There wasn't much Cincinnati Reds starter Homer Bailey could say after allowing eight earned runs in four innings Sunday at Great American Ball Park. He didn't want to use complicated jargon with the reporters talking to him after a 14-4 loss to the Washington Nationals. He chose to describe his struggles in simple terms.
"I don't have any excuses," Bailey said. "I didn't make pitches today. This isn't rocket science. If you make bad pitches, those guys are going to hit them. I just have to get a little better."
Bailey, who returned from the disabled list in late June, reverted to the form he showed in his first two starts. His ERA stood at 27.00 after he allowed 14 earned runs in 4 2/3 innings against the Nationals and Milwaukee Brewers.
Bailey responded with two quality starts. He reduced his ERA to 8.31 by allowing two earned runs in 12 2/3 innings against the Colorado Rockies and Arizona Diamondbacks in two starts before the All-Star break.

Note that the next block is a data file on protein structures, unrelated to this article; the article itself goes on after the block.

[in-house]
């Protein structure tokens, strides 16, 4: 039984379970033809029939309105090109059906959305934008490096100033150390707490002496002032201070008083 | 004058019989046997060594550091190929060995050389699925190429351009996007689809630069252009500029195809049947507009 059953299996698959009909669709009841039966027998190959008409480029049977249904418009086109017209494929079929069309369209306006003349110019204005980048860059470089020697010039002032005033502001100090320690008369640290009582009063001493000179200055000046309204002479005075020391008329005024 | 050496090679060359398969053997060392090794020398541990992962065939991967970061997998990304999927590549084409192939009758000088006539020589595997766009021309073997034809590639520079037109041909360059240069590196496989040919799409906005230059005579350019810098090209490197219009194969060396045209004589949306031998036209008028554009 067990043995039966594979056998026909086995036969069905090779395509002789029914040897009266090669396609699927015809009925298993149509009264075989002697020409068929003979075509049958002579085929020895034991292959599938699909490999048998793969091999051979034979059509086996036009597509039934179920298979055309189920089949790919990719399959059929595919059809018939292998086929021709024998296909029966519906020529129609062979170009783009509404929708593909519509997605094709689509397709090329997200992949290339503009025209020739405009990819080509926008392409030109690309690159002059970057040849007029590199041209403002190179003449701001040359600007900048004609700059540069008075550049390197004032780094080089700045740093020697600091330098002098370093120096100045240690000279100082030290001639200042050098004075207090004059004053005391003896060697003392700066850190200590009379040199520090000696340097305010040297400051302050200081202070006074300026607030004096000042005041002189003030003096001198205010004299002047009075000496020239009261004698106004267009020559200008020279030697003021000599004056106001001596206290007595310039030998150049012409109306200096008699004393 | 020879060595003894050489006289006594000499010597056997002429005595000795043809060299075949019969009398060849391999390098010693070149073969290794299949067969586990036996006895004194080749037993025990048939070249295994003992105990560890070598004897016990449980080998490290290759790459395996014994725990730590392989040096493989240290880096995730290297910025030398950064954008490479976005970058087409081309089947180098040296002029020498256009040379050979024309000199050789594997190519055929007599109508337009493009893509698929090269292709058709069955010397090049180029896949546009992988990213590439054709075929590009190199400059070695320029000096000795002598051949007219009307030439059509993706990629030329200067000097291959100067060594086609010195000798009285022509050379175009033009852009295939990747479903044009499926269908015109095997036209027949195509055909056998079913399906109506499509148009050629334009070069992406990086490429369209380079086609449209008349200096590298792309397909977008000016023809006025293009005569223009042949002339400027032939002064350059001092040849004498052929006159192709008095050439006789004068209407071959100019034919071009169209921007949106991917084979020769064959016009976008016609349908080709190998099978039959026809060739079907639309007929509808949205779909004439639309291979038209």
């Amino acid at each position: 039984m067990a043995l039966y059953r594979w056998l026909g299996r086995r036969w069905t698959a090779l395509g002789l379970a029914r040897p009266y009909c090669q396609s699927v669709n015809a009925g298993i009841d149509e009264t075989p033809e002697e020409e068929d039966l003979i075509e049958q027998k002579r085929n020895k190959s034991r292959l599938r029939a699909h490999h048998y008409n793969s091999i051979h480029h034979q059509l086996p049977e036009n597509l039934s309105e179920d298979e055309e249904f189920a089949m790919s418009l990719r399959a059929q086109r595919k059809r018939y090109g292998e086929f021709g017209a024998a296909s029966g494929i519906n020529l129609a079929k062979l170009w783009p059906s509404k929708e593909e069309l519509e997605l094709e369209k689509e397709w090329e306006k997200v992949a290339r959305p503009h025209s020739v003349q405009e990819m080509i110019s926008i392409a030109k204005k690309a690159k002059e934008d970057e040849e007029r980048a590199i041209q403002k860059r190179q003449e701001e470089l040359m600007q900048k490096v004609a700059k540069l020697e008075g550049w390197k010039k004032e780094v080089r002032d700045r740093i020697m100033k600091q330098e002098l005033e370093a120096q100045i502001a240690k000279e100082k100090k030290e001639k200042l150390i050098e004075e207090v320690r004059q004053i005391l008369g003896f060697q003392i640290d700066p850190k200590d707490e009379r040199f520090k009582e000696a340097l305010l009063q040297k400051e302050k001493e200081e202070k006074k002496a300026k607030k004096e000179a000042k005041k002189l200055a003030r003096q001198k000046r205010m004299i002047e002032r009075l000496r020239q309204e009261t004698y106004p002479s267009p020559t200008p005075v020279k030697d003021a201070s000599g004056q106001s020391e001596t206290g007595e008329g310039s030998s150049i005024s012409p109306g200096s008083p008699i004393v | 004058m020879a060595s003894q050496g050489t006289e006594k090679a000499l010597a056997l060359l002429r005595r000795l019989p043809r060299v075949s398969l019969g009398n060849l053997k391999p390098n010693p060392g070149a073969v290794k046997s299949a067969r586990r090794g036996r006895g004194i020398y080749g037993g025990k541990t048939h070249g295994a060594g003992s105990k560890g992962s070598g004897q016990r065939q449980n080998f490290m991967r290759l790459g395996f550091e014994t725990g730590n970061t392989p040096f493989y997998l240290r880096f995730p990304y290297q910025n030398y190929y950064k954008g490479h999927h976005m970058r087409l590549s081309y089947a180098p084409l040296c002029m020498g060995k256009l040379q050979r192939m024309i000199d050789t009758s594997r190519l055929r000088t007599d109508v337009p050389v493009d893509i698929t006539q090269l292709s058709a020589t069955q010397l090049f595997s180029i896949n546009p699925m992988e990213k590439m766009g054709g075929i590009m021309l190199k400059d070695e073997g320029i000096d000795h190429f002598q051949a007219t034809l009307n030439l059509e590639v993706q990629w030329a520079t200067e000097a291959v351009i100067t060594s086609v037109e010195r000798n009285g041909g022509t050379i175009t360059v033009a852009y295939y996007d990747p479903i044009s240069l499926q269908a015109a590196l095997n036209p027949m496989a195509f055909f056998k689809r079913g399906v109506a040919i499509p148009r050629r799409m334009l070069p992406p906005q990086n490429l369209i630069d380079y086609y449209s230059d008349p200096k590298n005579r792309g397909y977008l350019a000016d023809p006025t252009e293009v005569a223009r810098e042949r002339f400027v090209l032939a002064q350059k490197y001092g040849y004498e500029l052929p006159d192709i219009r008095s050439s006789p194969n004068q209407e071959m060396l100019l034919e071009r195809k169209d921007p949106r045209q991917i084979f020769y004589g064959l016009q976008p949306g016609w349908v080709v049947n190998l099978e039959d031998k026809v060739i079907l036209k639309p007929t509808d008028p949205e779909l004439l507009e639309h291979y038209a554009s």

The Reds (39-52) fell to 0-3 since the All-Star break because they couldn't overcome Bailey's early struggles. Daniel Murphy hit a two-run home run in the first inning and a three-run home run in the fifth against Bailey, who left the game in the fifth without recording an out.
"We lost this game today because of starting pitching," Bailey said.
The loss dropped the Reds to 4-18 against the three teams in first place in the NL. They are 1-5 against the Nationals, 3-7 against the Milwaukee Brewers and 0-6 against the Los Angeles Dodgers.
Reds relievers didn’t perform much better than Bailey. Ariel Hernandez gave up one run in two innings. The Nationals scored three runs in one inning against Drew Storen. Tony Cingrani allowed two runs in one inning. Only Blake Wood, who pitched a scoreless ninth inning, had success.
With Bailey's start, the season ERA for Reds starters jumped from 5.93 to 6.04. Price confirmed that health issues weren't the reason Bailey struggled in this game.
"There's no doubt you don't pitch as infrequently as he has the last three years and come back and be the 2012 and 2013 version of Homer Bailey," Price said. "That being said, our expectation and I'm sure his is he'll go out there and perform and give us games that look a lot more like the Colorado and Arizona games than the other three. Even when he doesn't have his best stuff, I think when he's locked in, he can manage a baseball game and win a game against a good club with lesser stuff."